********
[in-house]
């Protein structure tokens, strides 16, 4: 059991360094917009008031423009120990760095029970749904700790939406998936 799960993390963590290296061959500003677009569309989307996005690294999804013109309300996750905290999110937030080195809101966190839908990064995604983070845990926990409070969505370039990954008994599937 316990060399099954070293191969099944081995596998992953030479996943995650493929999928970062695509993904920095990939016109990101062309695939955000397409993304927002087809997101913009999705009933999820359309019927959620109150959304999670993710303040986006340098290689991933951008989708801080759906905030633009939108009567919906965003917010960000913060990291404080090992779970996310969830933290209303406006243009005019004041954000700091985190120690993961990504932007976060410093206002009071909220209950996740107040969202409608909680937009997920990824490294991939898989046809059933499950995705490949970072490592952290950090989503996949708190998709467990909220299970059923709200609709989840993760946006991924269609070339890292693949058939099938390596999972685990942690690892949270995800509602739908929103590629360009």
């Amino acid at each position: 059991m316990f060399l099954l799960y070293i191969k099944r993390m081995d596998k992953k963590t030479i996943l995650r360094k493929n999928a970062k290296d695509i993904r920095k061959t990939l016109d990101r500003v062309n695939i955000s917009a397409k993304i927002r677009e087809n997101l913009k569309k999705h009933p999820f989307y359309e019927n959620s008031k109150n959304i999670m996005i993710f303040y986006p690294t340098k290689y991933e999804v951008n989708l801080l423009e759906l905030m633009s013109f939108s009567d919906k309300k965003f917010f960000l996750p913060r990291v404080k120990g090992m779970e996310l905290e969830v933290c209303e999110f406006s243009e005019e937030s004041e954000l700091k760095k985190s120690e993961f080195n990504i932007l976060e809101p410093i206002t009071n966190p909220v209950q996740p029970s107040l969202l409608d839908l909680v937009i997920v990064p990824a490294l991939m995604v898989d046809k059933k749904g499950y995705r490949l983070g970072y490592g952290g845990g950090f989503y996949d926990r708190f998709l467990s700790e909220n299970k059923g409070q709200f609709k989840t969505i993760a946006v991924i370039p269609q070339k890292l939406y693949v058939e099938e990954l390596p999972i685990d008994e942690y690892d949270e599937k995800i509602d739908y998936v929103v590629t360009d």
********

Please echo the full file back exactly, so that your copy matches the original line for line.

[in-house]
């Protein structure tokens, strides 16, 4: 059991360094917009008031423009120990760095029970749904700790939406998936 799960993390963590290296061959500003677009569309989307996005690294999804013109309300996750905290999110937030080195809101966190839908990064995604983070845990926990409070969505370039990954008994599937 316990060399099954070293191969099944081995596998992953030479996943995650493929999928970062695509993904920095990939016109990101062309695939955000397409993304927002087809997101913009999705009933999820359309019927959620109150959304999670993710303040986006340098290689991933951008989708801080759906905030633009939108009567919906965003917010960000913060990291404080090992779970996310969830933290209303406006243009005019004041954000700091985190120690993961990504932007976060410093206002009071909220209950996740107040969202409608909680937009997920990824490294991939898989046809059933499950995705490949970072490592952290950090989503996949708190998709467990909220299970059923709200609709989840993760946006991924269609070339890292693949058939099938390596999972685990942690690892949270995800509602739908929103590629360009």
């Amino acid at each position: 059991m316990f060399l099954l799960y070293i191969k099944r993390m081995d596998k992953k963590t030479i996943l995650r360094k493929n999928a970062k290296d695509i993904r920095k061959t990939l016109d990101r500003v062309n695939i955000s917009a397409k993304i927002r677009e087809n997101l913009k569309k999705h009933p999820f989307y359309e019927n959620s008031k109150n959304i999670m996005i993710f303040y986006p690294t340098k290689y991933e999804v951008n989708l801080l423009e759906l905030m633009s013109f939108s009567d919906k309300k965003f917010f960000l996750p913060r990291v404080k120990g090992m779970e996310l905290e969830v933290c209303e999110f406006s243009e005019e937030s004041e954000l700091k760095k985190s120690e993961f080195n990504i932007l976060e809101p410093i206002t009071n966190p909220v209950q996740p029970s107040l969202l409608d839908l909680v937009i997920v990064p990824a490294l991939m995604v898989d046809k059933k749904g499950y995705r490949l983070g970072y490592g952290g845990g950090f989503y996949d926990r708190f998709l467990s700790e909220n299970k059923g409070q709200f609709k989840t969505i993760a946006v991924i370039p269609q070339k890292l939406y693949v058939e099938e990954l390596p999972i685990d008994e942690y690892d949270e599937k995800i509602d739908y998936v929103v590629t360009d």